Candidate sues DuPage Election commission for records

  • Jean Kaczmarek

    Jean Kaczmarek

Updated 10/9/2018 3:53 PM

A county clerk candidate has filed a lawsuit against the DuPage Election Commission to obtain the serial numbers of optical scan voting machines the agency received as part of a settlement with a former vendor.

Jean Kaczmarek, the Democratic challenger for county clerk in the Nov. 6 race against incumbent Republican Paul Hinds, says she wants the serial numbers to track the origin of the "antiquated, castoff machines" the commission got from Liberty Systems LLC.


Liberty Systems gave the commission 118 voting machines to replace devices damaged during this year's primary election.

"Where did these used voting machines come from?" Kaczmarek said in a statement. "The machines may have been purchased on eBay or from an e-cycling firm. However, they most likely are trade-ins from downstate Illinois counties who are clients of Liberty Systems. Citizens deserve to know. It is clearly a matter of accountability."

The Glen Ellyn resident originally sought the information in June through a Freedom of Information Act request, which the commission denied.

But according to the lawsuit filed Tuesday, the commission previously released serial numbers in response to FOIA requests in 2007 and 2008.

"What is it about these particular machines that DuPage doesn't want us to know?" Kaczmarek said. "What are they hiding?"

A total of 167 optical scan voting machines were damaged by ballot-like cards provided by Liberty Systems for the spring primary. The so-called "ender cards" were too thick to run through the voting machines that read paper ballots -- a mistake officials didn't discover until after the polls closed on March 20.

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As a result, it took more than eight hours to count all the ballots, leaving some candidates uncertain about the outcome of their races until early the next morning. The blunder also caused widespread embarrassment for the county.

Of the machines that were damaged, 57 were repaired by Liberty Systems as part of a settlement agreement that also terminated the company's contracts with the commission.

Kaczmarek said 110 machines the commission bought in 2001 were broken beyond repair; Liberty Systems in June delivered 118 "like kind" models to the agency.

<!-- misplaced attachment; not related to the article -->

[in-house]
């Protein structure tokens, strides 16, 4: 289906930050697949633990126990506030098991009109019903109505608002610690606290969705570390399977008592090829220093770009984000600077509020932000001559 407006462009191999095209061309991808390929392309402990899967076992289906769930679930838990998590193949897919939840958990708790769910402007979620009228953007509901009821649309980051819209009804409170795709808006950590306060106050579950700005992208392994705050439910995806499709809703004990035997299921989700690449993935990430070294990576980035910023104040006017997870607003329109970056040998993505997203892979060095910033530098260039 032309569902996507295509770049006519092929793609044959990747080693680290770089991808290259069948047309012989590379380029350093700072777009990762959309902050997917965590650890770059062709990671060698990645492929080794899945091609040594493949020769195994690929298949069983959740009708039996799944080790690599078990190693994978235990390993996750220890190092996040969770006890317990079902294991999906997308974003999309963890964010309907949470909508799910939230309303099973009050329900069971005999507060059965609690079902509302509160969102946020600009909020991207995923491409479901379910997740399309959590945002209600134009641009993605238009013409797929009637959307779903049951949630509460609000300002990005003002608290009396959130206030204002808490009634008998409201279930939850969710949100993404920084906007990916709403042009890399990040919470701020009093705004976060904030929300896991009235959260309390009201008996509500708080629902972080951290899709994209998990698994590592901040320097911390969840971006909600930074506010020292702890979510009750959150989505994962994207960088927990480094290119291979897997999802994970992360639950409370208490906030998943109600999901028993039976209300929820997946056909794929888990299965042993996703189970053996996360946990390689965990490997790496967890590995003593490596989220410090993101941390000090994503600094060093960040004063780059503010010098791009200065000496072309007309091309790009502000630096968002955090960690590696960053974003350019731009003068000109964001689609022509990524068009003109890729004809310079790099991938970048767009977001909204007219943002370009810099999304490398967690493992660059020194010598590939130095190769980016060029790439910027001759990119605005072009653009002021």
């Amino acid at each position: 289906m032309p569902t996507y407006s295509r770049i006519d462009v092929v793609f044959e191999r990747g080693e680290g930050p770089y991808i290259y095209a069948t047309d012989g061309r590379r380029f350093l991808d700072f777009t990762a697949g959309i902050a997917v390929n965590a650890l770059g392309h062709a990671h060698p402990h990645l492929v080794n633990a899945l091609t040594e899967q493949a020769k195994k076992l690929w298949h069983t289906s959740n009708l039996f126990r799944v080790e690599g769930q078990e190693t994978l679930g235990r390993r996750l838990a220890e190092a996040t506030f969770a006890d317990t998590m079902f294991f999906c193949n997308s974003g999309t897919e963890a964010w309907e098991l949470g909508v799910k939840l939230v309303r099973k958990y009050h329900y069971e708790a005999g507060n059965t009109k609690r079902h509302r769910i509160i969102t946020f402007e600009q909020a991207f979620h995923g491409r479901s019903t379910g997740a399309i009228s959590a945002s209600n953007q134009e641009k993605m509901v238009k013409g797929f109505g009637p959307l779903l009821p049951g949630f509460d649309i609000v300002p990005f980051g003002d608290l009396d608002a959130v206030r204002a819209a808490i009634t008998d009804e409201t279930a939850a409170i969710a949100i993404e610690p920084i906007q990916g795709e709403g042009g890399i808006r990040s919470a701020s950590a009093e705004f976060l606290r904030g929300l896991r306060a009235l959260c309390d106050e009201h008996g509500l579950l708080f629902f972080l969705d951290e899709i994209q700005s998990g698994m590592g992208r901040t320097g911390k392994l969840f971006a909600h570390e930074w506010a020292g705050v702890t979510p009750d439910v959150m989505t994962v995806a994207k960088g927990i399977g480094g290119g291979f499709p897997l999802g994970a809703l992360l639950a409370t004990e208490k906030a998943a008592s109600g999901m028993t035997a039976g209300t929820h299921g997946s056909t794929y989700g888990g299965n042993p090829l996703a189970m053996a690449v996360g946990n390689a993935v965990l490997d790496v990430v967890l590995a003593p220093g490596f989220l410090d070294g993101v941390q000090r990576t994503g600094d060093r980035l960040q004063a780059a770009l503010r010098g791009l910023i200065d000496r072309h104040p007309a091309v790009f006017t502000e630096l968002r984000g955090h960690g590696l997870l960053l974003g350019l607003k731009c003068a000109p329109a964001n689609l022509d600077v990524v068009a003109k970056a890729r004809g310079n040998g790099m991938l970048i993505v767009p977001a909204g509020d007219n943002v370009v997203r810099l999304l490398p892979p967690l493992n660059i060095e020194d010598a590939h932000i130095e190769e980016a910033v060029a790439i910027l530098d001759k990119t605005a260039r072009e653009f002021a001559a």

Daniel Massoglia, Kaczmarek's attorney, said his client wants to see if DuPage "got a bad deal" with the used machines

"We believe that the illegal withholding (of the serial numbers) is designed to avoid scrutiny on this issue, not out of good faith application of the law," he wrote in an email to the Daily Herald.


The two-count lawsuit is alleging violation of FOIA and willful violation of FOIA. In addition to the release of the records, the lawsuit seeks attorney's fees, a statutory penalty of $2,500 to $5,000 for each violation and "any other relief the court should deem appropriate and just."

Reached by phone on Tuesday, Pat Bond, the commission's attorney, said he hadn't seen the lawsuit.

"The election commission's priority is maintaining the integrity of the election process," he said. "We're not going to disclose any information, including serial numbers, that can jeopardize that."

Previously, Bond said the commission couldn't release the serial numbers "to protect and preserve the integrity" of the machines.

But Massoglia said the commission doesn't have a legitimate reason why releasing serial numbers is a security threat.

"The commission's position that the numbers are non-FOIAable 'private information' is completely out of line with the statute, which considers private information as relating to personal privacy, not pieces of equipment," Massoglia said.

The winner of the Nov. 6 election between Kaczmarek and Hinds will oversee the clerk's office when it's merged early next year with the election commission. State law was changed to allow the commission to be dissolved after Jan. 1 and its functions transferred to the clerk's office.

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